Once complete, I let the beet water come to room temperature and left the bag in the vinegar water to soak still off the heat until the beet water was cool enough for Q to dunk the fabric into.

I tied up the tote bag with rubber bands and let the tote bag soak for 48 hours and then removed it and hung outside, in the shade, to dry. I love how it came out!!

I even ended up using the boiled beets in some fun sensory play, making a beet puree and foam for Q to play with!!!


A great idea for how to use blackberries that are past their prime!

Another home find, I noticed some of our blackberries in the fridge a bit past their point of wanting to be eaten.

Step One: I set 1 cup of blackberries into 8 cups of water and let them come to a boil and then I simmered for 1 hour.

Step 2: I set a small tote bag in 2 cups of salt to 8 cups of water in a pan on the stove and brought to a boil and simmered for 1 hour.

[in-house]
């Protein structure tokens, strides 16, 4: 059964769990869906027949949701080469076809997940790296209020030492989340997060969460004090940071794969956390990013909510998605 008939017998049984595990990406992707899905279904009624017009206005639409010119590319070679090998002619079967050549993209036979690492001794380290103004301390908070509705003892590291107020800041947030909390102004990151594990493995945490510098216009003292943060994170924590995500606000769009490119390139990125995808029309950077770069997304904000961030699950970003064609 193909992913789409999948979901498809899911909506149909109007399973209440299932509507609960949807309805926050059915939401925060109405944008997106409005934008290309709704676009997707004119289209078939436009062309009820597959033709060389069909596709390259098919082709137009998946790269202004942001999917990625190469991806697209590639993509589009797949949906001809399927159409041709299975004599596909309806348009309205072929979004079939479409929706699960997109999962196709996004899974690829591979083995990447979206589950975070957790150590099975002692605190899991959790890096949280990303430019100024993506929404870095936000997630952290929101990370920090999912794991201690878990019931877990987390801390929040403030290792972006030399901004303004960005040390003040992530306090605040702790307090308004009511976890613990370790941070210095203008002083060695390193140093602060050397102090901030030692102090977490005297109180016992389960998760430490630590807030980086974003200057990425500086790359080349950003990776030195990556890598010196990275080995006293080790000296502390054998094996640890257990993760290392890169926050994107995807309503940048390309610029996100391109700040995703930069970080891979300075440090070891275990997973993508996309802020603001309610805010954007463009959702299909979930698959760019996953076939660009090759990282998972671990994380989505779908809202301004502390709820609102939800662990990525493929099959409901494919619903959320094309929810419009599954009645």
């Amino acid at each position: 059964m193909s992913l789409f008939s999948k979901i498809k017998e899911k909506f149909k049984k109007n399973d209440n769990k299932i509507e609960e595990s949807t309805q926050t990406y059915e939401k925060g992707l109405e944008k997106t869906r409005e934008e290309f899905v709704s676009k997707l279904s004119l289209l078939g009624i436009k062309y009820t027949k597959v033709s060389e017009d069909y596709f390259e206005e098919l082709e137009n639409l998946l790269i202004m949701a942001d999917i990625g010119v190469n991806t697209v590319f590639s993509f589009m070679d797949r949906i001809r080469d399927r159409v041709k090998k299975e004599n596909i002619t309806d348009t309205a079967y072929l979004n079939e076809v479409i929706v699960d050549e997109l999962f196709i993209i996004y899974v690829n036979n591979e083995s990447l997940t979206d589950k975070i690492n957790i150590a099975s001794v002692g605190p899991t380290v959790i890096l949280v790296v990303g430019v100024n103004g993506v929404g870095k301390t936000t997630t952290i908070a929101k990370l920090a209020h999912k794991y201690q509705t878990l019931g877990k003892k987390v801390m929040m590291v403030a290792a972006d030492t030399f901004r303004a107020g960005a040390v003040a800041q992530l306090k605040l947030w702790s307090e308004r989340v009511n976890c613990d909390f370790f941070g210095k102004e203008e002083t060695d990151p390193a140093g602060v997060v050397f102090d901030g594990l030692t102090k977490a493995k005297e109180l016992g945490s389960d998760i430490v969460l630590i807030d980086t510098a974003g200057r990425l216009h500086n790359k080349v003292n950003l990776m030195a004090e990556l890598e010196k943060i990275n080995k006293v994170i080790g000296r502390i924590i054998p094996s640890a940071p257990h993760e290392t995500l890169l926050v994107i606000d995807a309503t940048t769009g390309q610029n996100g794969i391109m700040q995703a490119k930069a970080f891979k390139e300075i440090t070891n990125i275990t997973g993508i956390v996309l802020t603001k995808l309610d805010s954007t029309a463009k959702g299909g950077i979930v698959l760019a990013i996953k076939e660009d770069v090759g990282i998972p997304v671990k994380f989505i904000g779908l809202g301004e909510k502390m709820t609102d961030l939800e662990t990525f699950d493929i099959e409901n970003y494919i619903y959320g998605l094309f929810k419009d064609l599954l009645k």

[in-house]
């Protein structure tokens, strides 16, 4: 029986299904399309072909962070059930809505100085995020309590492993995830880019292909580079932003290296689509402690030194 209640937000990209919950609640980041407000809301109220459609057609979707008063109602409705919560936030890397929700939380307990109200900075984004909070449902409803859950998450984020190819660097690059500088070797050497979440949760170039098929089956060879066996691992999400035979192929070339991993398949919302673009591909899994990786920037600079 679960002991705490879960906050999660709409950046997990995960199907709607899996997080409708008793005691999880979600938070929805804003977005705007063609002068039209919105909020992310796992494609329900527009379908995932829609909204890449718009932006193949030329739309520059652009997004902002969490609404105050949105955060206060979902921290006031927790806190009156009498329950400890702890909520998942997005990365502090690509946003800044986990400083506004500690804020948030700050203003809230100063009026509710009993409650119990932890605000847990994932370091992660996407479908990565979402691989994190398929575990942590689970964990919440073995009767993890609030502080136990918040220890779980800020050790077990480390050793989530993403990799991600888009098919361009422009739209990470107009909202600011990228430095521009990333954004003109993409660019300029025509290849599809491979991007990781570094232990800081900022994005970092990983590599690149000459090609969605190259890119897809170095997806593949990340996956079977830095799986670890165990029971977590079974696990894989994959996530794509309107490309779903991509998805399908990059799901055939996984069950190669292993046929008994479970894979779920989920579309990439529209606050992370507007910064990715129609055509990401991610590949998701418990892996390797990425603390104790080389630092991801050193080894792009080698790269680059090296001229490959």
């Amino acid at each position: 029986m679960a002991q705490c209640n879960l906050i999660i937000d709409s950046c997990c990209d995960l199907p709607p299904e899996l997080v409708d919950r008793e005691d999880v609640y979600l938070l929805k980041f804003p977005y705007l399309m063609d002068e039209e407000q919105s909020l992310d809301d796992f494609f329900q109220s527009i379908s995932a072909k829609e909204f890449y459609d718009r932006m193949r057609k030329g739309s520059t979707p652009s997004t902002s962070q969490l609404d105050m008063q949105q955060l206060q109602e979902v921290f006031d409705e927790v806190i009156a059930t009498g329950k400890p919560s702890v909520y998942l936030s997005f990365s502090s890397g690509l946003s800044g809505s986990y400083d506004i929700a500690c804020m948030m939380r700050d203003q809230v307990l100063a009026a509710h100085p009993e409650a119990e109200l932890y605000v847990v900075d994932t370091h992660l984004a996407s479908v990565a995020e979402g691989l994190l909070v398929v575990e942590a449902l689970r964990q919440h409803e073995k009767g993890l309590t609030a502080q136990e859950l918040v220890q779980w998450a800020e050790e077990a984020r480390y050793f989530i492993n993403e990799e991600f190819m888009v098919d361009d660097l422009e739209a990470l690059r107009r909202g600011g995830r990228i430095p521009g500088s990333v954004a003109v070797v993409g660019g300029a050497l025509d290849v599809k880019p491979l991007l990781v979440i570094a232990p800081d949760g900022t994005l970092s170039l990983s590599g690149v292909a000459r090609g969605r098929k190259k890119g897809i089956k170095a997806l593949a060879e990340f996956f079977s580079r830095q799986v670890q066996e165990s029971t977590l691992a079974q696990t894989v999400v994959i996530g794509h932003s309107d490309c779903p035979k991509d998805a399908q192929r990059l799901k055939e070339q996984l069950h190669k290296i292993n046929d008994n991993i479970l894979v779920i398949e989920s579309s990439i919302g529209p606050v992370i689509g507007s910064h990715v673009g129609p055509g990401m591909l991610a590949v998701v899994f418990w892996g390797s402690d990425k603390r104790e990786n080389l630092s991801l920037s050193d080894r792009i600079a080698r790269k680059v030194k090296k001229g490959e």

I watched both pots carefully making sure both had enough water in them.

Once an hour has passed, I strained the blackberries from the dye liquid and placed the dye liquid back into the pot.

I then rinsed the little tote bag off with cold water and tied up with rubber bands to make a fun pattern.

I decided to place in the dye so some of the bag wasn’t completely submerged to see how it would effect the outcome.

I let the bag soak in the dye for 24 hours, then had Q help me remove it for a fun surprise!

Tip: Blackberry dye tends to become a more gray color after you wash it.

Once it was all dry Q loved running around with it collecting nature!

What an amazing summer of natural dye experiments it has been so far?? Which is your favorite? I have to say mine is avocado pits! Drop me a note and let me know if you give any a try!